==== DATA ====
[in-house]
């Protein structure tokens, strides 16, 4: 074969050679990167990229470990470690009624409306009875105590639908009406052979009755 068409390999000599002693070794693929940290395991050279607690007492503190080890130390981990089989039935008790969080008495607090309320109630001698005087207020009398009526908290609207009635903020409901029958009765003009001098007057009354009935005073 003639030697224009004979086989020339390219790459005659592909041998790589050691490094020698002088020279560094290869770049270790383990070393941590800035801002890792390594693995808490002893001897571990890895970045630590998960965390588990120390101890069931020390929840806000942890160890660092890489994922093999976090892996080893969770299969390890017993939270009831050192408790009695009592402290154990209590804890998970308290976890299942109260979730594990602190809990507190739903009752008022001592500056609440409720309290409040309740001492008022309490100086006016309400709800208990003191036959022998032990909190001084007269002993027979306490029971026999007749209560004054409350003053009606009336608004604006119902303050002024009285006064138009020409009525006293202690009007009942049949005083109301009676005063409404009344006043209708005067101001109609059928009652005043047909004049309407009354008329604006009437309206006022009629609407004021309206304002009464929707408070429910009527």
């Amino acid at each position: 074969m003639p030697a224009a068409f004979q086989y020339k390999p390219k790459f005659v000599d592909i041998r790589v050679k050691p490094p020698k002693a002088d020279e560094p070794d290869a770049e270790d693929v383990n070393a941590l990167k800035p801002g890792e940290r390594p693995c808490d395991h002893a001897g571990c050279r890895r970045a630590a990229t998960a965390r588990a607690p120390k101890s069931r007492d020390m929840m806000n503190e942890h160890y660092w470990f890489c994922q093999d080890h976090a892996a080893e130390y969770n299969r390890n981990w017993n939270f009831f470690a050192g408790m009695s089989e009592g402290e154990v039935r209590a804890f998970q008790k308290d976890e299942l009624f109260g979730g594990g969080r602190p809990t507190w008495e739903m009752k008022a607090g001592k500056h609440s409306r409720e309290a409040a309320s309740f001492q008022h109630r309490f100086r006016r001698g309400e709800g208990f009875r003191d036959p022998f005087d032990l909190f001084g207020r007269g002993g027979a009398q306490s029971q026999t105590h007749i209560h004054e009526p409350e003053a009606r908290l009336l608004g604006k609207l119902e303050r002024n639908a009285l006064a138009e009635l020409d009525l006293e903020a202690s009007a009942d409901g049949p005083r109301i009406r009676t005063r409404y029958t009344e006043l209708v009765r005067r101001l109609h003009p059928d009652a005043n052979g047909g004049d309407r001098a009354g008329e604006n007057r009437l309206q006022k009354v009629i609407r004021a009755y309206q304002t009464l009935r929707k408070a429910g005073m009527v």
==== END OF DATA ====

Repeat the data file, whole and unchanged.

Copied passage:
[in-house]
């Protein structure tokens, strides 16, 4: 074969050679990167990229470990470690009624409306009875105590639908009406052979009755 068409390999000599002693070794693929940290395991050279607690007492503190080890130390981990089989039935008790969080008495607090309320109630001698005087207020009398009526908290609207009635903020409901029958009765003009001098007057009354009935005073 003639030697224009004979086989020339390219790459005659592909041998790589050691490094020698002088020279560094290869770049270790383990070393941590800035801002890792390594693995808490002893001897571990890895970045630590998960965390588990120390101890069931020390929840806000942890160890660092890489994922093999976090892996080893969770299969390890017993939270009831050192408790009695009592402290154990209590804890998970308290976890299942109260979730594990602190809990507190739903009752008022001592500056609440409720309290409040309740001492008022309490100086006016309400709800208990003191036959022998032990909190001084007269002993027979306490029971026999007749209560004054409350003053009606009336608004604006119902303050002024009285006064138009020409009525006293202690009007009942049949005083109301009676005063409404009344006043209708005067101001109609059928009652005043047909004049309407009354008329604006009437309206006022009629609407004021309206304002009464929707408070429910009527």
């Amino acid at each position: 074969m003639p030697a224009a068409f004979q086989y020339k390999p390219k790459f005659v000599d592909i041998r790589v050679k050691p490094p020698k002693a002088d020279e560094p070794d290869a770049e270790d693929v383990n070393a941590l990167k800035p801002g890792e940290r390594p693995c808490d395991h002893a001897g571990c050279r890895r970045a630590a990229t998960a965390r588990a607690p120390k101890s069931r007492d020390m929840m806000n503190e942890h160890y660092w470990f890489c994922q093999d080890h976090a892996a080893e130390y969770n299969r390890n981990w017993n939270f009831f470690a050192g408790m009695s089989e009592g402290e154990v039935r209590a804890f998970q008790k308290d976890e299942l009624f109260g979730g594990g969080r602190p809990t507190w008495e739903m009752k008022a607090g001592k500056h609440s409306r409720e309290a409040a309320s309740f001492q008022h109630r309490f100086r006016r001698g309400e709800g208990f009875r003191d036959p022998f005087d032990l909190f001084g207020r007269g002993g027979a009398q306490s029971q026999t105590h007749i209560h004054e009526p409350e003053a009606r908290l009336l608004g604006k609207l119902e303050r002024n639908a009285l006064a138009e009635l020409d009525l006293e903020a202690s009007a009942d409901g049949p005083r109301i009406r009676t005063r409404y029958t009344e006043l209708v009765r005067r101001l109609h003009p059928d009652a005043n052979g047909g004049d309407r001098a009354g008329e604006n007057r009437l309206q006022k009354v009629i609407r004021a009755y309206q304002t009464l009935r929707k408070a429910g005073m009527v």